Arkansas' Wright fills void at linebacker
Arkansas linebackers coach Taver Johnson saw a void early during spring practices, and it was one the Razorbacks needed to fill in the worst way.
Arkansas was in need of playmakers at linebacker following the graduation of four-year starter Jerry Franklin and an injury to starter Alonzo Highsmith that would force him to miss the rest of the spring.
The Razorbacks turned to veteran Tenarius Wright, and his transition from defensive end to middle linebacker could very well hold the key to the success of No. 10 Arkansas this season.
''Tank was the first guy, without a doubt,'' Johnson said. ''He still has the defensive line in his heart, which is fine. He loved that, but I think he definitely has embraced his new role.''
Wright hadn't played linebacker since his senior year of high school in Tennessee, but he had been one of the Razorbacks' top pass-rushing threats over the last three seasons. He was ninth in the Southeastern Conference in sacks two seasons ago with six, including a game-ending sack in a double-overtime win at Mississippi State.
Last season, Wright's five quarterback hurries tied for the team lead even though he missed five games with an injury.
Wright enters this season as a relative unknown at his new position. He's traded the singular focus of rushing the quarterback for backpedaling into pass coverage.
It's not a job that usually holds the ultimate payoff of a sack, but it's one Wright feels right at home doing.
''It's just a natural thing for me,'' Wright said. ''I played linebacker ever since I was in pee-wee ball. Coming out of high school and being recruited at linebacker, I still think I was a linebacker at heart when I was playing defensive end. Now that I'm back at linebacker, I still have that in my heart.''
The Razorbacks were fifth in the SEC in sacks last season with 29, but they enter this season without top rushing threat Jake Bequette, who was selected in the third round of the NFL draft by the New England Patriots.
First-year defensive coordinator Paul Haynes said Wright's move became a possibility because of the growth and talent of defensive ends Chris Smith, Trey Flowers and Colton Miles-Nash, along with the line's depth overall.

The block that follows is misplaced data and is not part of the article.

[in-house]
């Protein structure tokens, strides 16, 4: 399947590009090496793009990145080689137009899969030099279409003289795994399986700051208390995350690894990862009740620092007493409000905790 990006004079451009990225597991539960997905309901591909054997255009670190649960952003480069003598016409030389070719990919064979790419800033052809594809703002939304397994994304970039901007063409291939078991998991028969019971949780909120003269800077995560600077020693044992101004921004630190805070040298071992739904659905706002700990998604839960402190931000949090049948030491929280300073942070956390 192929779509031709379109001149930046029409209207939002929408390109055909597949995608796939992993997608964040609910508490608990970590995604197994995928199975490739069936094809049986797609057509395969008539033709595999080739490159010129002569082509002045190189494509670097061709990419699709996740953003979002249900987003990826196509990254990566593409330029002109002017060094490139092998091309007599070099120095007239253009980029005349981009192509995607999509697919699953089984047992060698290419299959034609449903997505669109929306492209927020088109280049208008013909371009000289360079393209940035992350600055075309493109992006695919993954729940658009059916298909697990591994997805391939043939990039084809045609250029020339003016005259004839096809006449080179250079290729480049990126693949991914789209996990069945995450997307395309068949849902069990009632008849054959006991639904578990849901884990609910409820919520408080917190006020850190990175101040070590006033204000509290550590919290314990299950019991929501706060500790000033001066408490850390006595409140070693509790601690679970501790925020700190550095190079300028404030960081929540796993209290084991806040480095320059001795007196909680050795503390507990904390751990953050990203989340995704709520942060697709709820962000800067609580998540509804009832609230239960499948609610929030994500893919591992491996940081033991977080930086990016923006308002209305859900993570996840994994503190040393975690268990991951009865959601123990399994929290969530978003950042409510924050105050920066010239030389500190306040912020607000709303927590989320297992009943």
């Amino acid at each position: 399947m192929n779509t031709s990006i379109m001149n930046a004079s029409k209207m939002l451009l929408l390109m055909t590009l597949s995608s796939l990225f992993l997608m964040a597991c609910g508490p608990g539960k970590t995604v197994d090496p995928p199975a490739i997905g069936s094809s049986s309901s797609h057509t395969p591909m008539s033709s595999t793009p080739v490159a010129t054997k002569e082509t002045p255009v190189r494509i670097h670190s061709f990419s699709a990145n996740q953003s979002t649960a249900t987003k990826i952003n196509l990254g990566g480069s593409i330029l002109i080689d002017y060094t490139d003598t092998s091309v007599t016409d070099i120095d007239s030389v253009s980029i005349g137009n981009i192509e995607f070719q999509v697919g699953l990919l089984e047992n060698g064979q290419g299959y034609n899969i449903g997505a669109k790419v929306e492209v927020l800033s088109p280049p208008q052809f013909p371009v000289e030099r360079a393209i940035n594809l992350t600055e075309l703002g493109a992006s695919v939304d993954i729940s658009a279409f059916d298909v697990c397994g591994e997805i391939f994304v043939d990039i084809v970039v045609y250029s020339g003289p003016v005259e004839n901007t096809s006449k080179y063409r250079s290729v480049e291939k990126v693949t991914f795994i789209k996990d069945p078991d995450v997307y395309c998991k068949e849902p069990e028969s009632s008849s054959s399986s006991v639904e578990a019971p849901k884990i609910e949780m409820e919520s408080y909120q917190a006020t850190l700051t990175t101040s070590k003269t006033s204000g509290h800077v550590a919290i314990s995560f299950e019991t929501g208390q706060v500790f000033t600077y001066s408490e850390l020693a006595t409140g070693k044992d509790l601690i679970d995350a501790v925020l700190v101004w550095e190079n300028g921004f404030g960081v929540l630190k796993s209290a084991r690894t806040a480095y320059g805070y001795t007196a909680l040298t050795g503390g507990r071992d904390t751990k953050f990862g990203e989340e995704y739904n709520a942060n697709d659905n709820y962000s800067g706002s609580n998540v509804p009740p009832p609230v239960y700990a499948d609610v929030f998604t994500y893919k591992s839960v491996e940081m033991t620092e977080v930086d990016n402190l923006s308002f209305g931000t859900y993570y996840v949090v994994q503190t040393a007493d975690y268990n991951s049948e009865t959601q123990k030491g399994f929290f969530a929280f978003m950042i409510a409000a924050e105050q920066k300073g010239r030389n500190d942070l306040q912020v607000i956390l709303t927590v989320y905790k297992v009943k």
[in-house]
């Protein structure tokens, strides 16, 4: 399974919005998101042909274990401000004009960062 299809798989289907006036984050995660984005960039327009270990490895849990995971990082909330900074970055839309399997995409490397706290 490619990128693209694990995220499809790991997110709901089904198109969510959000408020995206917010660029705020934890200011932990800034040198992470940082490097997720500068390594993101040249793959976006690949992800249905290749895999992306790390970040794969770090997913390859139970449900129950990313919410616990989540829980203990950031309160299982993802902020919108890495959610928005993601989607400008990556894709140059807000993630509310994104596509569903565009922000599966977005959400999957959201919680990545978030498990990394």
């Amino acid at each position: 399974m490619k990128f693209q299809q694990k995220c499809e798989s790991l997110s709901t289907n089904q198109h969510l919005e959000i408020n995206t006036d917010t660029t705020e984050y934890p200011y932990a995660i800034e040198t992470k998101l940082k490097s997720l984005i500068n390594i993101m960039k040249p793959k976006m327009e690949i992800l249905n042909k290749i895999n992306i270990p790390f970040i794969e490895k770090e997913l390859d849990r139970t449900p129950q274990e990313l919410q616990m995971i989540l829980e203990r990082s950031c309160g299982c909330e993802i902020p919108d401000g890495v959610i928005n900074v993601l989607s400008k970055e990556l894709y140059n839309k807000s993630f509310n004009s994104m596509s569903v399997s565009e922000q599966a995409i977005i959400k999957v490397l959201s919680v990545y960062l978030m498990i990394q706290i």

Wright isn't the only veteran who's been moved to linebacker to try and add depth. Fullback Kiero Small has split time this preseason between offense and defense as the Razorbacks look to improve a defense that was ninth overall in the SEC last season.
''There's no reason for those guys to be on the sideline when we are short at one position like linebacker, which everybody knows,'' Haynes said. ''We're just trying to find a way to get our best 11 on the field.''
Wright said he worked all summer on preparing for his transition, particularly on improving his strength to cover opposing tight ends and receivers across the middle of the field. Now he expects that work to pay off, and for his linebacker traits to return.
''I trust my instincts, and they have gotten stronger now that I know where my help is on defense,'' Wright said. ''Now I can really just let loose and run free.''
Wright understands there will be an adjustment period for his return to linebacker, but he's been aided by Highsmith. The outside linebacker led the Razorbacks with 12.5 tackles for losses last season and is fully recovered from the torn pectoral muscle that kept him out of the spring.
Highsmith also returned a fumble 47 yards for a touchdown at LSU last season, and he likes what he's seen from Wright so far.
''We've spent a lot of time in the film room together,'' Highsmith said. ''Us getting familiar with is over with, I think, and it's not going to get anything but better as time goes on.''